If you have invested time, money and effort into creating a unique invention, the last thing you want is someone copying it or dealing with it for their own gain and without any benefit to you.
With this in mind, it’s important to consider what intellectual property rights are appropriate in order to protect your idea, such as design rights, copyright, trade mark rights and patents.
All these options should be considered carefully, as failure to acquire these rights at the beginning of the process could limit or undermine you acquiring the same rights post publication of your idea to the public, which can ultimately have an impact on the level of monopoly you have over your idea and the value of your idea if you decide to sell it.
A patent is known as the ‘grandfather of intellectual rights’ and protection is available for most industrial applications, methods of doing or processing and mechanical devices. The system works by granting inventors an exclusive set of rights over their idea for a limited period of time, in exchange for detailed public disclosure of the invention. During this time it is illegal for anyone except the owner of the idea to make, sell, use or import the invention in the country that the patent was granted. As long as renewal fees are paid every year, a UK patent has a life of 20 years. After this time expires, the public is free to exploit the idea without any influence by the inventor.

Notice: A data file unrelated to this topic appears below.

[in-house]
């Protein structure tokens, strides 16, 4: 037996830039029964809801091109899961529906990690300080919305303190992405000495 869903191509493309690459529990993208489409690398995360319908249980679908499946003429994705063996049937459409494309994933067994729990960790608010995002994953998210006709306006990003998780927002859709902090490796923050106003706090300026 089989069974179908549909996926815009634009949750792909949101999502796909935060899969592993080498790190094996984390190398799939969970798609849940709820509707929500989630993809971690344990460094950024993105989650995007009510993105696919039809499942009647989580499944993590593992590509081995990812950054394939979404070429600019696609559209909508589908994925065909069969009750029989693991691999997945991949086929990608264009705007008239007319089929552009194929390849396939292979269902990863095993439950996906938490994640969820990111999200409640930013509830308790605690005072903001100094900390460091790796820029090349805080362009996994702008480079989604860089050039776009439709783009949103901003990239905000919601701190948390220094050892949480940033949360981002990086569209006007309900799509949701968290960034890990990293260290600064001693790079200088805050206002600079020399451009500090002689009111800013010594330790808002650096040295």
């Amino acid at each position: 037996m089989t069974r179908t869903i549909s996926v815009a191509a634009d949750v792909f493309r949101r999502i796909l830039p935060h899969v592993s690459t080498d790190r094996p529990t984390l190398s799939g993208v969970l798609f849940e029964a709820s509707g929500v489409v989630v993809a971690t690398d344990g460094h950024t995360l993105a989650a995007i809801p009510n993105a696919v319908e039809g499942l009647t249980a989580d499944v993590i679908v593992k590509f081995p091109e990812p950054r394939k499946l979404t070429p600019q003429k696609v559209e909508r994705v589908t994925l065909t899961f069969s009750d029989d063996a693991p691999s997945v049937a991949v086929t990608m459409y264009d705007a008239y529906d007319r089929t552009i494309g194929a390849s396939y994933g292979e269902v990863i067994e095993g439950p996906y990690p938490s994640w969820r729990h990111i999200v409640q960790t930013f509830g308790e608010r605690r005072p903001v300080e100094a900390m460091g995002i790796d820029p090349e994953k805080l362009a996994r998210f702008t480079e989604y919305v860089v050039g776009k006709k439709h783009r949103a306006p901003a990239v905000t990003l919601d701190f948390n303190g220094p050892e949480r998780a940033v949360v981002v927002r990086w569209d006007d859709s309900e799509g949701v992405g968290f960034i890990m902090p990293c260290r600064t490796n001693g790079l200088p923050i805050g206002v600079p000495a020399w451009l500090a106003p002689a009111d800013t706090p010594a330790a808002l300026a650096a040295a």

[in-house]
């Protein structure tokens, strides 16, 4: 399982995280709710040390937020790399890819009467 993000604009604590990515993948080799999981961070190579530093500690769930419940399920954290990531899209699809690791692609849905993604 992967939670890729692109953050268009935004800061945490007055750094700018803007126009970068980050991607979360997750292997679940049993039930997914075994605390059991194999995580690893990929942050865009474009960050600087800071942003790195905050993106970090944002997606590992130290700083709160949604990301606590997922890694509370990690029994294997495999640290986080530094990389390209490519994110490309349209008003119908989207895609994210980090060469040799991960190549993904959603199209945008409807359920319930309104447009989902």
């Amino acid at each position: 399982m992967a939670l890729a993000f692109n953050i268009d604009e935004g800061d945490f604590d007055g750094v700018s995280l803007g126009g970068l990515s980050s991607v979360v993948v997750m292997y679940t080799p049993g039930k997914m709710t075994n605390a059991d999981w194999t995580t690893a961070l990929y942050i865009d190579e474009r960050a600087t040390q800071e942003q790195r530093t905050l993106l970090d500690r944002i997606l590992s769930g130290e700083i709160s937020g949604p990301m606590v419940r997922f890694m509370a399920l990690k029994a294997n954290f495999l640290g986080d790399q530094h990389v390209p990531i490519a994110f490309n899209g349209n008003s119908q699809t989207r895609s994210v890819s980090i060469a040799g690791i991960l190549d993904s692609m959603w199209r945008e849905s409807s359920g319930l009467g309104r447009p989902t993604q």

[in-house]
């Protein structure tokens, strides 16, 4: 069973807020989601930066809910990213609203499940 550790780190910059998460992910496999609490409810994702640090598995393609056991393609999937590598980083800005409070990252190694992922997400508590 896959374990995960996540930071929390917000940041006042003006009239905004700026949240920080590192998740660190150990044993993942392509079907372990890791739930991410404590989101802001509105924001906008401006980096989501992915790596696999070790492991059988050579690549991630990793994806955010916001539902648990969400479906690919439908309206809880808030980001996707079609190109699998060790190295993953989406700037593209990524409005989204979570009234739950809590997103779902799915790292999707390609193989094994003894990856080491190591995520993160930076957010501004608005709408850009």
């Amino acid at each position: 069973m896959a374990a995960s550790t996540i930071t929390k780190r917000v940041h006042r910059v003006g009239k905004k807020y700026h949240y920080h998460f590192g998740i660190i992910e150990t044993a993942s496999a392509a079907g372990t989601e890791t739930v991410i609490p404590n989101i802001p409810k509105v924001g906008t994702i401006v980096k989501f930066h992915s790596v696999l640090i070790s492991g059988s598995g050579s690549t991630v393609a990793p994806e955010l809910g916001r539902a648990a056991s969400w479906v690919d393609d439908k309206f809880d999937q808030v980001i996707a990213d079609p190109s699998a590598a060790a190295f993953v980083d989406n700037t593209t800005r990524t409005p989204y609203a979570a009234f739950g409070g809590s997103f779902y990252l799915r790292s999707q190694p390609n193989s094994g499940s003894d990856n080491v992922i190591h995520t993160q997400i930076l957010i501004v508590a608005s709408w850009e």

If you decide not to apply for a patent and therefore not publish the invention, you may be able to maintain a certain level of protection by claiming that it is a trade secret under the law of confidential information. The key factors to consider when deciding which route to take include:
• The type of invention: If the invention is mechanical and going to be released to the public for sale, the invention will be disclosed and so the law of confidence will no longer afford the owner with any monopoly; in this scenario patent protection would be appropriate. If however the invention is a technique of making a chemical, upon release to the public for sale, the invention will still remain disclosed and confidential as the process of mixing is done behind closed doors, for example in a factory or plant.
• The costs associated in acquiring patent rights: Patent application and yearly maintenance costs are expensive, however the level of monopoly afforded is, whilst limited, for 20 years. Patent rights are registered rights and this mean that in the case of an infringement, you stand a stronger chance of the court ordering that your invention was infringed. However, relying on the law of confidence, design rights or copyright protection is significantly cheaper, but you are not afforded the same level of protection.
• The adequacy of patent protection verses the law of confidence: This will depend on the type of people obliged to keep the idea confidential or secret and whether they are honest and can be trusted over extended periods of time.
The route to protecting your invention is not straightforward and patent protection is only one option amongst many that are available to you. If you have any questions in connection with protecting your idea, the associated costs, managing an existing portfolio of intellectual property rights, exploiting your rights through licensing or assigning the rights, enforcing your rights, tax implications and seeking third party legal expenses insurance, we recommend you seek advice from an intellectual property specialist.
If you would like more information regarding Intellectual Property protection, contact Riyaz Jariwalla, on 01242 248426 or firstname.lastname@example.org.